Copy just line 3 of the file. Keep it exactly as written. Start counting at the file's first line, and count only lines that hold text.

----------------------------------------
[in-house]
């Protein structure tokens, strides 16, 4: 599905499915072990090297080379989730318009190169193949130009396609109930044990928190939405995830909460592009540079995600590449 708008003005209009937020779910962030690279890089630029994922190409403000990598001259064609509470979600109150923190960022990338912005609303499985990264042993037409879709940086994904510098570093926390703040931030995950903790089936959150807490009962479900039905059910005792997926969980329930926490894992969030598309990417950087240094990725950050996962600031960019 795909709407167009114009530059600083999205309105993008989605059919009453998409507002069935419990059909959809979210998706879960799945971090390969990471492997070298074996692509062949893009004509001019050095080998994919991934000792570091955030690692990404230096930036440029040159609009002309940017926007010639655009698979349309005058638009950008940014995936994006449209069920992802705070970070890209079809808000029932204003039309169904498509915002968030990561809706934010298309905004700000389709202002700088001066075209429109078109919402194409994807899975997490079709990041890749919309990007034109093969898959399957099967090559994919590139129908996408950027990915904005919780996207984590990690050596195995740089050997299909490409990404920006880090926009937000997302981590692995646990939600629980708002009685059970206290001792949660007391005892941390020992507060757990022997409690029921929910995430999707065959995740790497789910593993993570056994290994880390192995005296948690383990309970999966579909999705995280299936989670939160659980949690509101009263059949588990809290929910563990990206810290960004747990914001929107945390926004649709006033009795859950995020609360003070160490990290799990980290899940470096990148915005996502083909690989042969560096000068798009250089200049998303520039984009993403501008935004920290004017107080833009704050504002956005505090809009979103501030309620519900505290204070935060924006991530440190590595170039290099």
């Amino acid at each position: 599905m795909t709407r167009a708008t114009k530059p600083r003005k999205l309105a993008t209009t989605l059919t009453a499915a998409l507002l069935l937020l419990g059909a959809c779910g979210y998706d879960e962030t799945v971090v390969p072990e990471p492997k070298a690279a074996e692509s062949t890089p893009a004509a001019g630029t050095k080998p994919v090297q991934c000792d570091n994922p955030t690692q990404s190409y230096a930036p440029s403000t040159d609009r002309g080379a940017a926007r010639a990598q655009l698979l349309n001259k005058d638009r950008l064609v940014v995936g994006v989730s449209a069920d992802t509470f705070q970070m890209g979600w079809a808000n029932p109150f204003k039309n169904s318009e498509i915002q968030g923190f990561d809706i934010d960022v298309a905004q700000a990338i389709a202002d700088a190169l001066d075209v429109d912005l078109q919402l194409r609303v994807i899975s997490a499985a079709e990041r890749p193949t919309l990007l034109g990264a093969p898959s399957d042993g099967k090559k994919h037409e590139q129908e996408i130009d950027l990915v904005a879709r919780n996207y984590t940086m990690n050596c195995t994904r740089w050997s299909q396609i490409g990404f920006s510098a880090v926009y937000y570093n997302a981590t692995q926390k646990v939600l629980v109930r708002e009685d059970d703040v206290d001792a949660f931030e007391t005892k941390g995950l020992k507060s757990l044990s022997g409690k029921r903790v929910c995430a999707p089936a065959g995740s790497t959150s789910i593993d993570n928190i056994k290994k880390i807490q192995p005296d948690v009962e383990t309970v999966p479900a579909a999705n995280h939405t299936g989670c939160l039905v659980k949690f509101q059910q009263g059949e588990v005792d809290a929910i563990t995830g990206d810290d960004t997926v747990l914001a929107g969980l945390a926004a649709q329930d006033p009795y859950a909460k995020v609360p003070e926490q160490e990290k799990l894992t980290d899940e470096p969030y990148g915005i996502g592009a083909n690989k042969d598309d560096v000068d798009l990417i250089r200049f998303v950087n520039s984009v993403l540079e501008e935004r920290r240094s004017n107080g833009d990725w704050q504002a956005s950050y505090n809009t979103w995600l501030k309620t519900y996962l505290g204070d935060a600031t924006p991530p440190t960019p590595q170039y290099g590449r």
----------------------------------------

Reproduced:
């Amino acid at each position: 599905m795909t709407r167009a708008t114009k530059p600083r003005k999205l309105a993008t209009t989605l059919t009453a499915a998409l507002l069935l937020l419990g059909a959809c779910g979210y998706d879960e962030t799945v971090v390969p072990e990471p492997k070298a690279a074996e692509s062949t890089p893009a004509a001019g630029t050095k080998p994919v090297q991934c000792d570091n994922p955030t690692q990404s190409y230096a930036p440029s403000t040159d609009r002309g080379a940017a926007r010639a990598q655009l698979l349309n001259k005058d638009r950008l064609v940014v995936g994006v989730s449209a069920d992802t509470f705070q970070m890209g979600w079809a808000n029932p109150f204003k039309n169904s318009e498509i915002q968030g923190f990561d809706i934010d960022v298309a905004q700000a990338i389709a202002d700088a190169l001066d075209v429109d912005l078109q919402l194409r609303v994807i899975s997490a499985a079709e990041r890749p193949t919309l990007l034109g990264a093969p898959s399957d042993g099967k090559k994919h037409e590139q129908e996408i130009d950027l990915v904005a879709r919780n996207y984590t940086m990690n050596c195995t994904r740089w050997s299909q396609i490409g990404f920006s510098a880090v926009y937000y570093n997302a981590t692995q926390k646990v939600l629980v109930r708002e009685d059970d703040v206290d001792a949660f931030e007391t005892k941390g995950l020992k507060s757990l044990s022997g409690k029921r903790v929910c995430a999707p089936a065959g995740s790497t959150s789910i593993d993570n928190i056994k290994k880390i807490q192995p005296d948690v009962e383990t309970v999966p479900a579909a999705n995280h939405t299936g989670c939160l039905v659980k949690f509101q059910q009263g059949e588990v005792d809290a929910i563990t995830g990206d810290d960004t997926v747990l914001a929107g969980l945390a926004a649709q329930d006033p009795y859950a909460k995020v609360p003070e926490q160490e990290k799990l894992t980290d899940e470096p969030y990148g915005i996502g592009a083909n690989k042969d598309d560096v000068d798009l990417i250089r200049f998303v950087n520039s984009v993403l540079e501008e935004r920290r240094s004017n107080g833009d990725w704050q504002a956005s950050y505090n809009t979103w995600l501030k309620t519900y996962l505290g204070d935060a600031t924006p991530p440190t960019p590595q170039y290099g590449r």